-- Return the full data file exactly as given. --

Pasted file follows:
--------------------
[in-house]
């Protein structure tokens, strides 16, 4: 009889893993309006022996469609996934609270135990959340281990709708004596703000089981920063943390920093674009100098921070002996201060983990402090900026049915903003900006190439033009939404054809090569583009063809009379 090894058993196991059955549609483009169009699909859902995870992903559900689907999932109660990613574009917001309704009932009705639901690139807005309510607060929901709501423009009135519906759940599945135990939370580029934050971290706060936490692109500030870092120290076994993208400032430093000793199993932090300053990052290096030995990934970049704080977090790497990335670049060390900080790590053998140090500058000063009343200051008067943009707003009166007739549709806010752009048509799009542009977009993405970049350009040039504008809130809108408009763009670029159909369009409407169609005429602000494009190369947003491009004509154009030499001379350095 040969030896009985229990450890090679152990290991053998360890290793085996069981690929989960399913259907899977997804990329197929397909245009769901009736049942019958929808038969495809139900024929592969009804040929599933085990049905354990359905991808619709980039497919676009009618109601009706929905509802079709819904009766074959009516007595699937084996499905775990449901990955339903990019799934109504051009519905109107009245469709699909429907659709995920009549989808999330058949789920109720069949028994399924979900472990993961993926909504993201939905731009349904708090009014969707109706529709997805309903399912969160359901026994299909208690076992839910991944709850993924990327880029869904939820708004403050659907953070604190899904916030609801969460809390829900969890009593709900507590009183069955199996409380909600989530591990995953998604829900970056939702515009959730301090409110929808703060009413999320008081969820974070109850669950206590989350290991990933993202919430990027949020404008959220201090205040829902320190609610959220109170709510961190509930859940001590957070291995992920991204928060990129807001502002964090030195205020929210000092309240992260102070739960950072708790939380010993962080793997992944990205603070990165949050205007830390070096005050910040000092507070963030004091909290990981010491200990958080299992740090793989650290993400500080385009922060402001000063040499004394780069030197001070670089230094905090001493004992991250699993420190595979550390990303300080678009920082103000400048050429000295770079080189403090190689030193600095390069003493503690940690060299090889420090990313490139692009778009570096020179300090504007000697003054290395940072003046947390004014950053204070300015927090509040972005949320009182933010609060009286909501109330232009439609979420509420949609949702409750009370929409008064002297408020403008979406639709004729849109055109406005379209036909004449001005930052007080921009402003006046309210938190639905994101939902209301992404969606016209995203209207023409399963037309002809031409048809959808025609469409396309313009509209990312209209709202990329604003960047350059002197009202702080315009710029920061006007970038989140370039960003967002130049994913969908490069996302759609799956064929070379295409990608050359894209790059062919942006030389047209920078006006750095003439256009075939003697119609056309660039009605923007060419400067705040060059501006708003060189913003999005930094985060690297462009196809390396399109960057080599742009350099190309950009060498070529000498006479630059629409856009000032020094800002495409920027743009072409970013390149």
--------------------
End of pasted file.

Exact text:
[in-house]
């Protein structure tokens, strides 16, 4: 009889893993309006022996469609996934609270135990959340281990709708004596703000089981920063943390920093674009100098921070002996201060983990402090900026049915903003900006190439033009939404054809090569583009063809009379 090894058993196991059955549609483009169009699909859902995870992903559900689907999932109660990613574009917001309704009932009705639901690139807005309510607060929901709501423009009135519906759940599945135990939370580029934050971290706060936490692109500030870092120290076994993208400032430093000793199993932090300053990052290096030995990934970049704080977090790497990335670049060390900080790590053998140090500058000063009343200051008067943009707003009166007739549709806010752009048509799009542009977009993405970049350009040039504008809130809108408009763009670029159909369009409407169609005429602000494009190369947003491009004509154009030499001379350095 040969030896009985229990450890090679152990290991053998360890290793085996069981690929989960399913259907899977997804990329197929397909245009769901009736049942019958929808038969495809139900024929592969009804040929599933085990049905354990359905991808619709980039497919676009009618109601009706929905509802079709819904009766074959009516007595699937084996499905775990449901990955339903990019799934109504051009519905109107009245469709699909429907659709995920009549989808999330058949789920109720069949028994399924979900472990993961993926909504993201939905731009349904708090009014969707109706529709997805309903399912969160359901026994299909208690076992839910991944709850993924990327880029869904939820708004403050659907953070604190899904916030609801969460809390829900969890009593709900507590009183069955199996409380909600989530591990995953998604829900970056939702515009959730301090409110929808703060009413999320008081969820974070109850669950206590989350290991990933993202919430990027949020404008959220201090205040829902320190609610959220109170709510961190509930859940001590957070291995992920991204928060990129807001502002964090030195205020929210000092309240992260102070739960950072708790939380010993962080793997992944990205603070990165949050205007830390070096005050910040000092507070963030004091909290990981010491200990958080299992740090793989650290993400500080385009922060402001000063040499004394780069030197001070670089230094905090001493004992991250699993420190595979550390990303300080678009920082103000400048050429000295770079080189403090190689030193600095390069003493503690940690060299090889420090990313490139692009778009570096020179300090504007000697003054290395940072003046947390004014950053204070300015927090509040972005949320009182933010609060009286909501109330232009439609979420509420949609949702409750009370929409008064002297408020403008979406639709004729849109055109406005379209036909004449001005930052007080921009402003006046309210938190639905994101939902209301992404969606016209995203209207023409399963037309002809031409048809959808025609469409396309313009509209990312209209709202990329604003960047350059002197009202702080315009710029920061006007970038989140370039960003967002130049994913969908490069996302759609799956064929070379295409990608050359894209790059062919942006030389047209920078006006750095003439256009075939003697119609056309660039009605923007060419400067705040060059501006708003060189913003999005930094985060690297462009196809390396399109960057080599742009350099190309950009060498070529000498006479630059629409856009000032020094800002495409920027743009072409970013390149």